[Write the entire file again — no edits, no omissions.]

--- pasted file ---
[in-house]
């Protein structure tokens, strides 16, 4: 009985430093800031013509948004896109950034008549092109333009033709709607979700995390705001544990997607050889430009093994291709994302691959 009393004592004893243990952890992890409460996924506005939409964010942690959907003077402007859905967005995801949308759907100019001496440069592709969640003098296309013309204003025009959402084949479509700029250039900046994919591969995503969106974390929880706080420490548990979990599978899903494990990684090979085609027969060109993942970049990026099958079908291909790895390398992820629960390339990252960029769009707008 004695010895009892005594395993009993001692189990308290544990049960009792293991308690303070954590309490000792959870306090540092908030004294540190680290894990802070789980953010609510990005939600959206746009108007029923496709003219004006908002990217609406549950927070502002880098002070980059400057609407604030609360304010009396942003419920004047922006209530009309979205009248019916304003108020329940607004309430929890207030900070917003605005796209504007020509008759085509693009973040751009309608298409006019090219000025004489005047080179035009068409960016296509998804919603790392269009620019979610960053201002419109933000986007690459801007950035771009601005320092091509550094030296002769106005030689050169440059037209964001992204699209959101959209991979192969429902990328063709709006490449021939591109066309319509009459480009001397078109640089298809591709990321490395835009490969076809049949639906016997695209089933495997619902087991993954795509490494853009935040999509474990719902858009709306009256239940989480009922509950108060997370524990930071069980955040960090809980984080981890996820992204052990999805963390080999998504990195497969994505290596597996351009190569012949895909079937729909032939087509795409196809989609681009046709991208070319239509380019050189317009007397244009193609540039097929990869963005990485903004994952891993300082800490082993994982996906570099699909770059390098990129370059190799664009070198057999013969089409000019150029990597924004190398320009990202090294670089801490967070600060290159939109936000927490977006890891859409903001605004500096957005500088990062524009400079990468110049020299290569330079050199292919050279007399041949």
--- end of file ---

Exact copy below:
[in-house]
């Protein structure tokens, strides 16, 4: 009985430093800031013509948004896109950034008549092109333009033709709607979700995390705001544990997607050889430009093994291709994302691959 009393004592004893243990952890992890409460996924506005939409964010942690959907003077402007859905967005995801949308759907100019001496440069592709969640003098296309013309204003025009959402084949479509700029250039900046994919591969995503969106974390929880706080420490548990979990599978899903494990990684090979085609027969060109993942970049990026099958079908291909790895390398992820629960390339990252960029769009707008 004695010895009892005594395993009993001692189990308290544990049960009792293991308690303070954590309490000792959870306090540092908030004294540190680290894990802070789980953010609510990005939600959206746009108007029923496709003219004006908002990217609406549950927070502002880098002070980059400057609407604030609360304010009396942003419920004047922006209530009309979205009248019916304003108020329940607004309430929890207030900070917003605005796209504007020509008759085509693009973040751009309608298409006019090219000025004489005047080179035009068409960016296509998804919603790392269009620019979610960053201002419109933000986007690459801007950035771009601005320092091509550094030296002769106005030689050169440059037209964001992204699209959101959209991979192969429902990328063709709006490449021939591109066309319509009459480009001397078109640089298809591709990321490395835009490969076809049949639906016997695209089933495997619902087991993954795509490494853009935040999509474990719902858009709306009256239940989480009922509950108060997370524990930071069980955040960090809980984080981890996820992204052990999805963390080999998504990195497969994505290596597996351009190569012949895909079937729909032939087509795409196809989609681009046709991208070319239509380019050189317009007397244009193609540039097929990869963005990485903004994952891993300082800490082993994982996906570099699909770059390098990129370059190799664009070198057999013969089409000019150029990597924004190398320009990202090294670089801490967070600060290159939109936000927490977006890891859409903001605004500096957005500088990062524009400079990468110049020299290569330079050199292919050279007399041949």